Rather than emphasize a specific style of play, Olson adjusted to the talents of his players, though he usually favored a free-flowing, up-tempo offense.
In the 1997 N.C.A.A. championship game, the Wildcats had quick guards in Bibby, Terry and Simon, all consensus All-Americans later in their collegiate careers.
“The way they want us to play is the way we want to play,” Olson told The New York Times, referring to Kentucky’s defensive pressure on the eve of the championship game. “We want it wide open. We want the court spread. Our game is to go at people. The toughest games that we have to deal with are the ones where people are going to slow the thing down.”
Robert Luther Olson was born on a farm outside Mayville, N.D., in the far eastern part of the state, on Sept. 22, 1934. His father, Albert, died of a stroke when Lute was 5 years old, and his mother, Alinda, moved the family to several towns before settling in Grand Forks, N.D. Olson led his high school team to the 1952 state championship, then played basketball, football and baseball at Augsburg College in Minnesota.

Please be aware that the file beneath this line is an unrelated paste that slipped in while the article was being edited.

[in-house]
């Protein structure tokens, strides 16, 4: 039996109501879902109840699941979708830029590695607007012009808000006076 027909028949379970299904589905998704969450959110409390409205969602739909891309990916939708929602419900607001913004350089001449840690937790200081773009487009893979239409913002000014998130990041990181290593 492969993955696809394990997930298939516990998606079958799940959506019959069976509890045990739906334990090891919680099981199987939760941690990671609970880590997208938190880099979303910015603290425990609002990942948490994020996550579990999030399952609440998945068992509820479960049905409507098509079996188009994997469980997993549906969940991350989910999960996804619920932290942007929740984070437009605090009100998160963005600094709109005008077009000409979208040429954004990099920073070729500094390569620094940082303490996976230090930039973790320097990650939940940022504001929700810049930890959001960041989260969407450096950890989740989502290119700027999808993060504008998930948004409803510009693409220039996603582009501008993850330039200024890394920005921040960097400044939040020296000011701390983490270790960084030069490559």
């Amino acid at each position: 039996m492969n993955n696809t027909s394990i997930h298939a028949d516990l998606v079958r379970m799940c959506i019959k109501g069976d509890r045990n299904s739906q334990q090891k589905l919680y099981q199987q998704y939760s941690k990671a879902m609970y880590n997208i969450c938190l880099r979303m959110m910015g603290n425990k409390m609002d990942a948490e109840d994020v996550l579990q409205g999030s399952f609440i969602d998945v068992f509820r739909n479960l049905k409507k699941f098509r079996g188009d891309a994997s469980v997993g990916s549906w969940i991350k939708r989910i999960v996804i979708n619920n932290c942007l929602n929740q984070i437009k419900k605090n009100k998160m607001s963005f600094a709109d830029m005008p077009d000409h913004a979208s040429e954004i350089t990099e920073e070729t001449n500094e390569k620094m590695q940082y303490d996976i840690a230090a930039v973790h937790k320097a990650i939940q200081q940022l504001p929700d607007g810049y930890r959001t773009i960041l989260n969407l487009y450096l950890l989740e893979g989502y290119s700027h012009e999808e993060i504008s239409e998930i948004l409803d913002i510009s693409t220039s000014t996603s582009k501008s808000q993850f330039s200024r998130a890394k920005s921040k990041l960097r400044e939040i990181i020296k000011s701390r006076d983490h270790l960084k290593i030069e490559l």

After coaching high school basketball, he was the head coach at Long Beach City College in California. He then coached at Long Beach State for one season, posting a 24-2 record, and at the University of Iowa for nine seasons, his teams there going 168-90.
Olson took the Hawkeyes to the N.C.A.A. tournament in his last five seasons, including a trip to the Final Four in 1980, when Iowa lost to the eventual champion, Louisville.
Olson had a reputation as a dogged recruiter, bringing him the nickname Midnight Lute for his ability to sign a player just when an opposing coach thought he had succeeded.